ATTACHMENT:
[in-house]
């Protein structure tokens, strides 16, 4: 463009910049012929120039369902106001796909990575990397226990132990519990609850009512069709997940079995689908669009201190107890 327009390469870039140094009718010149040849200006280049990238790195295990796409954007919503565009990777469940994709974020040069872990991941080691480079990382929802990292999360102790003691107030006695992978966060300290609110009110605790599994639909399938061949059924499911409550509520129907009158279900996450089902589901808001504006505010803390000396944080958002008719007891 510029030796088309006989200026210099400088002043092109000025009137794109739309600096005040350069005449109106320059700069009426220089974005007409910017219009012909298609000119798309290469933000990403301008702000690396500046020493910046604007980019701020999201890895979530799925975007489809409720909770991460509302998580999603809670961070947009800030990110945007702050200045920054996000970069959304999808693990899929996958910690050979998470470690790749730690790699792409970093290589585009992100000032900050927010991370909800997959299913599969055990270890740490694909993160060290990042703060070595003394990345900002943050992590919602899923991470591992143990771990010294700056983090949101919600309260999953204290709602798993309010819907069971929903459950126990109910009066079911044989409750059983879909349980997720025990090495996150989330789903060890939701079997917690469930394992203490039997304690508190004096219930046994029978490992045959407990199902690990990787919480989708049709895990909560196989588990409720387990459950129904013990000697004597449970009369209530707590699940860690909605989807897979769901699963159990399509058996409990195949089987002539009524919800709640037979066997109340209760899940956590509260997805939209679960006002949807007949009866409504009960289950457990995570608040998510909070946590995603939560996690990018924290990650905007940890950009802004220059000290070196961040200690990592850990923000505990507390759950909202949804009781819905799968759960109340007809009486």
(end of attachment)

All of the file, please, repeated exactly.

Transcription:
[in-house]
């Protein structure tokens, strides 16, 4: 463009910049012929120039369902106001796909990575990397226990132990519990609850009512069709997940079995689908669009201190107890 327009390469870039140094009718010149040849200006280049990238790195295990796409954007919503565009990777469940994709974020040069872990991941080691480079990382929802990292999360102790003691107030006695992978966060300290609110009110605790599994639909399938061949059924499911409550509520129907009158279900996450089902589901808001504006505010803390000396944080958002008719007891 510029030796088309006989200026210099400088002043092109000025009137794109739309600096005040350069005449109106320059700069009426220089974005007409910017219009012909298609000119798309290469933000990403301008702000690396500046020493910046604007980019701020999201890895979530799925975007489809409720909770991460509302998580999603809670961070947009800030990110945007702050200045920054996000970069959304999808693990899929996958910690050979998470470690790749730690790699792409970093290589585009992100000032900050927010991370909800997959299913599969055990270890740490694909993160060290990042703060070595003394990345900002943050992590919602899923991470591992143990771990010294700056983090949101919600309260999953204290709602798993309010819907069971929903459950126990109910009066079911044989409750059983879909349980997720025990090495996150989330789903060890939701079997917690469930394992203490039997304690508190004096219930046994029978490992045959407990199902690990990787919480989708049709895990909560196989588990409720387990459950129904013990000697004597449970009369209530707590699940860690909605989807897979769901699963159990399509058996409990195949089987002539009524919800709640037979066997109340209760899940956590509260997805939209679960006002949807007949009866409504009960289950457990995570608040998510909070946590995603939560996690990018924290990650905007940890950009802004220059000290070196961040200690990592850990923000505990507390759950909202949804009781819905799968759960109340007809009486």